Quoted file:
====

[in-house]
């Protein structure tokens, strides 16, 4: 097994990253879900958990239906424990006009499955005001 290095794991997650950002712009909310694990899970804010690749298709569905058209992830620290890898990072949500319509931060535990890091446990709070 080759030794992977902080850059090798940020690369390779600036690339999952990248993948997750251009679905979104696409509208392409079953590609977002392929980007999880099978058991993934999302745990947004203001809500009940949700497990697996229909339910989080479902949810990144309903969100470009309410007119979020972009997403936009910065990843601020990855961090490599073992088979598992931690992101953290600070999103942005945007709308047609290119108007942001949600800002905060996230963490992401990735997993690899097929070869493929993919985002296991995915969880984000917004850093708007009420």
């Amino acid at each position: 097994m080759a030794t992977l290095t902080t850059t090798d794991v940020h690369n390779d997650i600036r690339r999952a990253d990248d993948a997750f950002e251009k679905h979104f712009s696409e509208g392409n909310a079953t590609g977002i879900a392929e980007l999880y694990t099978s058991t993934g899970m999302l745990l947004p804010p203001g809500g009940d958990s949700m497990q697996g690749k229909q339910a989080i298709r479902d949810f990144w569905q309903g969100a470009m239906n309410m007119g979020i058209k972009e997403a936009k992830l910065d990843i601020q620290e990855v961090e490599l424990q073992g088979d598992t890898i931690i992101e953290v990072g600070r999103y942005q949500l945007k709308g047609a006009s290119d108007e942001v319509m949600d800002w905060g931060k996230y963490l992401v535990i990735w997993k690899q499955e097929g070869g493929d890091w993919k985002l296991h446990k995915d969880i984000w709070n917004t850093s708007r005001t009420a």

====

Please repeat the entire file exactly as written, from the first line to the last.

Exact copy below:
[in-house]
């Protein structure tokens, strides 16, 4: 097994990253879900958990239906424990006009499955005001 290095794991997650950002712009909310694990899970804010690749298709569905058209992830620290890898990072949500319509931060535990890091446990709070 080759030794992977902080850059090798940020690369390779600036690339999952990248993948997750251009679905979104696409509208392409079953590609977002392929980007999880099978058991993934999302745990947004203001809500009940949700497990697996229909339910989080479902949810990144309903969100470009309410007119979020972009997403936009910065990843601020990855961090490599073992088979598992931690992101953290600070999103942005945007709308047609290119108007942001949600800002905060996230963490992401990735997993690899097929070869493929993919985002296991995915969880984000917004850093708007009420």
């Amino acid at each position: 097994m080759a030794t992977l290095t902080t850059t090798d794991v940020h690369n390779d997650i600036r690339r999952a990253d990248d993948a997750f950002e251009k679905h979104f712009s696409e509208g392409n909310a079953t590609g977002i879900a392929e980007l999880y694990t099978s058991t993934g899970m999302l745990l947004p804010p203001g809500g009940d958990s949700m497990q697996g690749k229909q339910a989080i298709r479902d949810f990144w569905q309903g969100a470009m239906n309410m007119g979020i058209k972009e997403a936009k992830l910065d990843i601020q620290e990855v961090e490599l424990q073992g088979d598992t890898i931690i992101e953290v990072g600070r999103y942005q949500l945007k709308g047609a006009s290119d108007e942001v319509m949600d800002w905060g931060k996230y963490l992401v535990i990735w997993k690899q499955e097929g070869g493929d890091w993919k985002l296991h446990k995915d969880i984000w709070n917004t850093s708007r005001t009420a």